This academic analysis was picked up in a wildly distorted form by the pan-Arab and Moroccan media, from al-Jazeera television to al-Quds al-Arabi, and the Istiqlal Party's al-Alam, which announced the existence of an Israeli "plan," drawn up by the Moshe Dayan Center (this author's home institute at Tel Aviv University) to promote Israel's "penetration" of the Maghreb through the manipulation of the Berber movement. The reports touched off yet another round of heated exchanges in the Moroccan press and various Internet talk forums. To its credit, one liberal French-language Moroccan weekly, Actuel, sought me out for a response and printed the full text of my answers to their questions. A special section of the monthly Le Monde Amazigh included the interview, translated into Arabic, along with a number of articles rebuffing the accusation that the Berbers were a tool of the Zionist movement. The real purpose behind the campaign, said Berber activists, was to divert attention from a concurrent damning report by the U.N.'s Committee on the Elimination of Racial Discrimination. Issued on August 25, the committee took the Moroccan state to task for its failure to recognize the Berber language as an official language and called on it to ensure that the Berbers would not be subject to discrimination, particularly in the areas of employment and health services. It also recommended that the state give special attention to the development of Berber-inhabited regions and ensure that Moroccan Berbers have the choice to give Berber names to their children, a long-running issue for the Amazigh movement.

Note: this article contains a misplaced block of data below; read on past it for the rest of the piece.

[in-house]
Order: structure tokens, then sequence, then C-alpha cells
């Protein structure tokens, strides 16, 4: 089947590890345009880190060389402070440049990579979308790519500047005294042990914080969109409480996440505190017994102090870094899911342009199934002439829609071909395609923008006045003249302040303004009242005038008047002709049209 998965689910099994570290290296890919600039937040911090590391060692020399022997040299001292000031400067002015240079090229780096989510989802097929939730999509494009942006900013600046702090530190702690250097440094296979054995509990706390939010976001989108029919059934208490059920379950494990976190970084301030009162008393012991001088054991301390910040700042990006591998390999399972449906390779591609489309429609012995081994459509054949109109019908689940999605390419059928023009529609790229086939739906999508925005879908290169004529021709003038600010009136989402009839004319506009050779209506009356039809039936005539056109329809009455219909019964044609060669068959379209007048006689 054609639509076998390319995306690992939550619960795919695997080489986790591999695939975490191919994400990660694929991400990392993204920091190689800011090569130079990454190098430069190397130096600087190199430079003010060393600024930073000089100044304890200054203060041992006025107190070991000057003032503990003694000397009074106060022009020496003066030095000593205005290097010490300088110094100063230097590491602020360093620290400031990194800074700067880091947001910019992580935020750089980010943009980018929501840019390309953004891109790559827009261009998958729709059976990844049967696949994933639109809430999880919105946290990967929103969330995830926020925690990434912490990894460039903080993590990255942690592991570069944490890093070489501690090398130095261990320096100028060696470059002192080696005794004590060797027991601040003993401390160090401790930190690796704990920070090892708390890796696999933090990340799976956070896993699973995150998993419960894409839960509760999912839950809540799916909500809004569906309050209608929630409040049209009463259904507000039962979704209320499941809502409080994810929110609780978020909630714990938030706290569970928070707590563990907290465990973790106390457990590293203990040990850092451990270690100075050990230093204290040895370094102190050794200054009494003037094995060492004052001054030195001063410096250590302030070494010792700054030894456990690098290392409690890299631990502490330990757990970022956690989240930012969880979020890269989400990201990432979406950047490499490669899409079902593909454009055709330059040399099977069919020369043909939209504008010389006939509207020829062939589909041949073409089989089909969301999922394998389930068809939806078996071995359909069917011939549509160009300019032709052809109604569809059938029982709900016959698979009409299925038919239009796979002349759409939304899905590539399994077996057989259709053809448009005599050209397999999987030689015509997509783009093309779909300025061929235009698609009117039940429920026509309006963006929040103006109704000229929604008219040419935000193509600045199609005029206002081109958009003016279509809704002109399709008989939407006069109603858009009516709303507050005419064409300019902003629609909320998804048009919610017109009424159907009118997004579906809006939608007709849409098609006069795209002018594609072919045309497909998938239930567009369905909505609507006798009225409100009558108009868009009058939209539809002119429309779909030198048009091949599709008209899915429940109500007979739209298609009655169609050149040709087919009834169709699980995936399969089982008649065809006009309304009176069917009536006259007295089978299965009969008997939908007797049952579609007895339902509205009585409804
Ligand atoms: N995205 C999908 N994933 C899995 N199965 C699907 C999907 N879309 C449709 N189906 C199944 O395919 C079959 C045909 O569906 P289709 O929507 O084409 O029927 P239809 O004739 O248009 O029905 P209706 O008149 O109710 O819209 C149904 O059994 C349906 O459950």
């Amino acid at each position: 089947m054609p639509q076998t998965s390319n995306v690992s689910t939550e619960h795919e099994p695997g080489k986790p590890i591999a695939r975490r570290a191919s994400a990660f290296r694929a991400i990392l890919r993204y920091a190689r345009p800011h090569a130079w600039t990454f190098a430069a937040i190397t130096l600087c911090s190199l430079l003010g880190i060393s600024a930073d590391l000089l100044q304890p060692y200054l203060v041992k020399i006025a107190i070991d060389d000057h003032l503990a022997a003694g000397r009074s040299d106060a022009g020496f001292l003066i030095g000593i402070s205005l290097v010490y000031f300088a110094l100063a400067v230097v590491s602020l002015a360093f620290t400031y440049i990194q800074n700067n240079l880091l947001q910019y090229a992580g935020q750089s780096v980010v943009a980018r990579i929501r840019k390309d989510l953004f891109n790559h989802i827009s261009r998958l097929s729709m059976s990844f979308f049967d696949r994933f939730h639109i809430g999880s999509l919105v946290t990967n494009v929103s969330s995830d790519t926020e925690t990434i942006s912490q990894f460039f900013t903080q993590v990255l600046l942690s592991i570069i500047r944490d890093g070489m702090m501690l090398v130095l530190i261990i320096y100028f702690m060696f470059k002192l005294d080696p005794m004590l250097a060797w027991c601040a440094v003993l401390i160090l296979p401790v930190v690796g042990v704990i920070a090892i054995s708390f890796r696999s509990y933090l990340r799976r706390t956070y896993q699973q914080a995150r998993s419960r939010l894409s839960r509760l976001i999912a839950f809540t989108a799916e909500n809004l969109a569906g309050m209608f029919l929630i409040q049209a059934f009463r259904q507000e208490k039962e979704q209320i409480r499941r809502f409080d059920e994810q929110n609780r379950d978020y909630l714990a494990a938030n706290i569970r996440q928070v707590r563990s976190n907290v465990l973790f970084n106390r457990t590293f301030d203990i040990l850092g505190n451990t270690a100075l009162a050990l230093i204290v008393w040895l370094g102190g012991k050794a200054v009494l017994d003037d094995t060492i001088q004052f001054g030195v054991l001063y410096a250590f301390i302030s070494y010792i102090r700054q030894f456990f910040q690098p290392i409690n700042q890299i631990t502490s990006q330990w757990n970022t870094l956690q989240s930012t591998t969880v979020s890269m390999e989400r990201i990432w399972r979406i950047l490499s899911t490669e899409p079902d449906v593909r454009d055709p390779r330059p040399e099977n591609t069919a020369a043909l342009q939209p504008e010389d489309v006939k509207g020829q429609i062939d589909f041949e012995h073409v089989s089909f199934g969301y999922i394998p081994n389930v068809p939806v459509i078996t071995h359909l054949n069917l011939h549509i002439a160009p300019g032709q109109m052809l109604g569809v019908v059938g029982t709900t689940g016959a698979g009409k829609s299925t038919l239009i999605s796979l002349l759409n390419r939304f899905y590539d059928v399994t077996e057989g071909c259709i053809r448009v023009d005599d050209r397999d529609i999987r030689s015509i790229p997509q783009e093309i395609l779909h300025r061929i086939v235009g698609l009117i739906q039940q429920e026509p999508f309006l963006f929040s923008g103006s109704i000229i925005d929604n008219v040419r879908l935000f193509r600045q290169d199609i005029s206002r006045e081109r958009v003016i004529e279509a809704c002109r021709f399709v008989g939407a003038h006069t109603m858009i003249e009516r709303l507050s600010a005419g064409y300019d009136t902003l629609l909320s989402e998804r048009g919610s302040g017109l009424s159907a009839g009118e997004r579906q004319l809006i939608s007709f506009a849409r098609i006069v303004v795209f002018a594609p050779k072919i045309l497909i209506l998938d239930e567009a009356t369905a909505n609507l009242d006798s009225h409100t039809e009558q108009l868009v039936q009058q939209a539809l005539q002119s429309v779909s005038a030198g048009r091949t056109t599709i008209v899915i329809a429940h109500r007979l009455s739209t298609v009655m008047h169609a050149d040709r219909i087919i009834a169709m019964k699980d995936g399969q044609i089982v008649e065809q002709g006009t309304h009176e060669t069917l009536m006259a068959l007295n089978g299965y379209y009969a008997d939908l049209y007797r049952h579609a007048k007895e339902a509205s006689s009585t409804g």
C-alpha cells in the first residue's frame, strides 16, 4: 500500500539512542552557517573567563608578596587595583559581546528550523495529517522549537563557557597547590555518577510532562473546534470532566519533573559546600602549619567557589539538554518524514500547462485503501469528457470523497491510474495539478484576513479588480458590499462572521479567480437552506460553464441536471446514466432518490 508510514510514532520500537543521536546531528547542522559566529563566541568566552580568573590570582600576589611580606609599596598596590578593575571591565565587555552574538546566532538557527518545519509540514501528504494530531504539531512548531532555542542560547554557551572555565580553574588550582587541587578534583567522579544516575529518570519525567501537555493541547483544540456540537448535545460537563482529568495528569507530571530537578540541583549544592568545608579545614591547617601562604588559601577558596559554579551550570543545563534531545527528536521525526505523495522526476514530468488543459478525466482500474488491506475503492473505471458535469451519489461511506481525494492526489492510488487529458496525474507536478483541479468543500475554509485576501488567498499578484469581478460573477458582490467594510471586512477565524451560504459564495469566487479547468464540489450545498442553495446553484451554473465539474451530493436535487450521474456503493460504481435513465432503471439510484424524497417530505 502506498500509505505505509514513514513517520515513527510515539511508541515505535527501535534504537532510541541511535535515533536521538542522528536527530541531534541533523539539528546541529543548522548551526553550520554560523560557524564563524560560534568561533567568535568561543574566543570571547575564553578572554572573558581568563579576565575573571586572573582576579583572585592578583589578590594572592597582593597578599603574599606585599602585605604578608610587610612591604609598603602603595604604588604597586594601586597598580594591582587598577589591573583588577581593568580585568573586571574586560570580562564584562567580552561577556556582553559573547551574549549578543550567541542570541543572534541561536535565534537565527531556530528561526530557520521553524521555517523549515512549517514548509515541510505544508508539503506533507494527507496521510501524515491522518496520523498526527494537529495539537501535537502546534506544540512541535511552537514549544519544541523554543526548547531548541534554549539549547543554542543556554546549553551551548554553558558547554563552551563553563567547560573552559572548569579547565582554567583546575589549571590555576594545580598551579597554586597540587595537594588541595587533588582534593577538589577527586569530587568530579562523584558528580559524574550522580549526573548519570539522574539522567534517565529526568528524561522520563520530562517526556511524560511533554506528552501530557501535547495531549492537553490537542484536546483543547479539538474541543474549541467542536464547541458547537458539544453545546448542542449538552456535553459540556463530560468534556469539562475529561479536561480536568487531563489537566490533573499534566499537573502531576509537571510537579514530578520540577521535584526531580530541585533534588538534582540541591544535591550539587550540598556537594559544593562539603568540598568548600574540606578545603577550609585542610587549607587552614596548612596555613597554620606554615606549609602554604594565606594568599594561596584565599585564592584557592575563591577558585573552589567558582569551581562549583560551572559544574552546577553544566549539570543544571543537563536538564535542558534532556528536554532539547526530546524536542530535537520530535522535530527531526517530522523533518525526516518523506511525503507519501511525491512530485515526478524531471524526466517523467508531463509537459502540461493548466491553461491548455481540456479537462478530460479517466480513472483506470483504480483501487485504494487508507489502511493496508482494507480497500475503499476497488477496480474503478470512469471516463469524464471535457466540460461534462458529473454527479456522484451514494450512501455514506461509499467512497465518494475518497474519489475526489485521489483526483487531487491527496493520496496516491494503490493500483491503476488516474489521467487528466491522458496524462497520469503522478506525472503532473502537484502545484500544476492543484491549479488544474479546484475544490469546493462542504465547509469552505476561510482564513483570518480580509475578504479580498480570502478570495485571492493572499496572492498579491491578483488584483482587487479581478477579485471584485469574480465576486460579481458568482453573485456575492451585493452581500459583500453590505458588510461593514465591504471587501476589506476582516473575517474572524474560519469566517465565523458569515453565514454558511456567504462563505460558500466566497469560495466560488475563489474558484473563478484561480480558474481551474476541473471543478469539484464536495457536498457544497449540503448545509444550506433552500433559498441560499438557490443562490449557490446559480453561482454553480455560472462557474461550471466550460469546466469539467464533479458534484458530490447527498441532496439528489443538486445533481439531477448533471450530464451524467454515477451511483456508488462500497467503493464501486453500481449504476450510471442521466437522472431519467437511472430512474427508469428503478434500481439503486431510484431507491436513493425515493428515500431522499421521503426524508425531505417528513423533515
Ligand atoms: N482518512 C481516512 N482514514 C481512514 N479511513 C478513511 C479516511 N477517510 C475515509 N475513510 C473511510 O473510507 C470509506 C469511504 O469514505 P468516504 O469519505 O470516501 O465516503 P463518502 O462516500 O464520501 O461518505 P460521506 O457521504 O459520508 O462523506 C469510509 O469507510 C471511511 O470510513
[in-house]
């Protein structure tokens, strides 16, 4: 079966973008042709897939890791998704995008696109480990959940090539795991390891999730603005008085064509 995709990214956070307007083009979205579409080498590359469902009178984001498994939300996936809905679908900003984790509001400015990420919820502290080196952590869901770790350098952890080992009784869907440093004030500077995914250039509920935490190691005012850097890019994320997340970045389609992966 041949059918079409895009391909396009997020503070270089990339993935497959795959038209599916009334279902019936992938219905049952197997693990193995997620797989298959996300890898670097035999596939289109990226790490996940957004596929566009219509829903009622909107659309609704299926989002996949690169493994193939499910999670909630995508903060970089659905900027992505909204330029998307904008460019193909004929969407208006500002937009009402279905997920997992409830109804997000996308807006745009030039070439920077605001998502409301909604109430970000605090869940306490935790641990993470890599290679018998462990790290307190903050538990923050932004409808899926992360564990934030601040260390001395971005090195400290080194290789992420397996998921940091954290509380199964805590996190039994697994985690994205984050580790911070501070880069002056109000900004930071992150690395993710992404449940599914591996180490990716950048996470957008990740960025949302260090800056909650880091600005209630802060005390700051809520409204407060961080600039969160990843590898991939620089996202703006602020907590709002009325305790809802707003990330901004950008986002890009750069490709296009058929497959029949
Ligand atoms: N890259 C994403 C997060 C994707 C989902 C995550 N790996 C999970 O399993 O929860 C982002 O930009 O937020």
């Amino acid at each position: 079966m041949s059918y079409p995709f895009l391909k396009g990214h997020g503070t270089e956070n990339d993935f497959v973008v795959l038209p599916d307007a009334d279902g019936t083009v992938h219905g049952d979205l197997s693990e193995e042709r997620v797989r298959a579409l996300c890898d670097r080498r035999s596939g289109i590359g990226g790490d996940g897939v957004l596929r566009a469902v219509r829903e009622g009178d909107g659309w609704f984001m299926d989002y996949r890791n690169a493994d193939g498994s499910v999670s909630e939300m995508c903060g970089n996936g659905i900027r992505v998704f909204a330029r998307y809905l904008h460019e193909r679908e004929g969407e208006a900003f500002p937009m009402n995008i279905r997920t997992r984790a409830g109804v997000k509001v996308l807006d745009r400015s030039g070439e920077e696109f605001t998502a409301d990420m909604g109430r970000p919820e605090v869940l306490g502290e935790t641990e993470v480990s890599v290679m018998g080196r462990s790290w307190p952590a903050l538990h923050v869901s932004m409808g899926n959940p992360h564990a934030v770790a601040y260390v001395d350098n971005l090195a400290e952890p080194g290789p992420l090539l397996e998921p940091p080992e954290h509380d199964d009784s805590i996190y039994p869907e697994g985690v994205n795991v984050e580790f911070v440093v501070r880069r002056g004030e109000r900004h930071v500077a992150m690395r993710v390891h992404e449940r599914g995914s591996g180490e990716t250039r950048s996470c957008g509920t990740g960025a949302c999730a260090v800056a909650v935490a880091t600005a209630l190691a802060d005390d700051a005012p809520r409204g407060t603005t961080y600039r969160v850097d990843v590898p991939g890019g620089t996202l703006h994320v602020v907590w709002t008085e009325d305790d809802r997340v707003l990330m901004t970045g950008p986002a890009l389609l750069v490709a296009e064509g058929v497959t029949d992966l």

However amorphous, the Berber movement's core demand in both Morocco and Algeria is clear-cut: state recognition of the Berber demographic, historical, and cultural underpinnings of North Africa; constitutional recognition of Tamazight as an official language of the state; and remedial economic, social, cultural, and educational measures to begin redressing decades of neglect and injustice.
In both countries, the authorities have made some gestures toward the movement with the Moroccan monarchy, in particular, legitimizing Berber culture as an integral part of the Moroccan patrimony even as it tries to contain it within acceptable parameters. Given that the essential parameters of Moroccan political life remain circumscribed, these competing movements are engaged in a kind of para-politics, limited in their capabilities but nonetheless energetically pursuing the reshaping of Moroccan society in their preferred images. It is in this context that the debates regarding Israel, Zionism, and the status of Moroccan Jewry, both past and present, are taking place. However secondary to the main issues facing Morocco, they are clearly hot button subjects for political activists, being useful as a mobilizing tool, especially for the Islamists while Berber militancy has now reached the point where activists are willing and able to verbally give as good as they get. With Morocco's evolution toward greater political openness moving forward, however unevenly, this public dynamic of contention will bear watching.
Bruce Maddy-Weitzman is the Marcia Israel Senior Research Fellow at the Moshe Dayan Center for Middle Eastern and African Studies at Tel Aviv University. His book The Berber Identity Movement and the Challenge to North African States will be published by the University of Texas Press in 2011.
Qatar Sends Troops To Suppress "Pro-Democracy Protestors" In Bahrain But Supports "Pro-Democracy Protestors" In Libya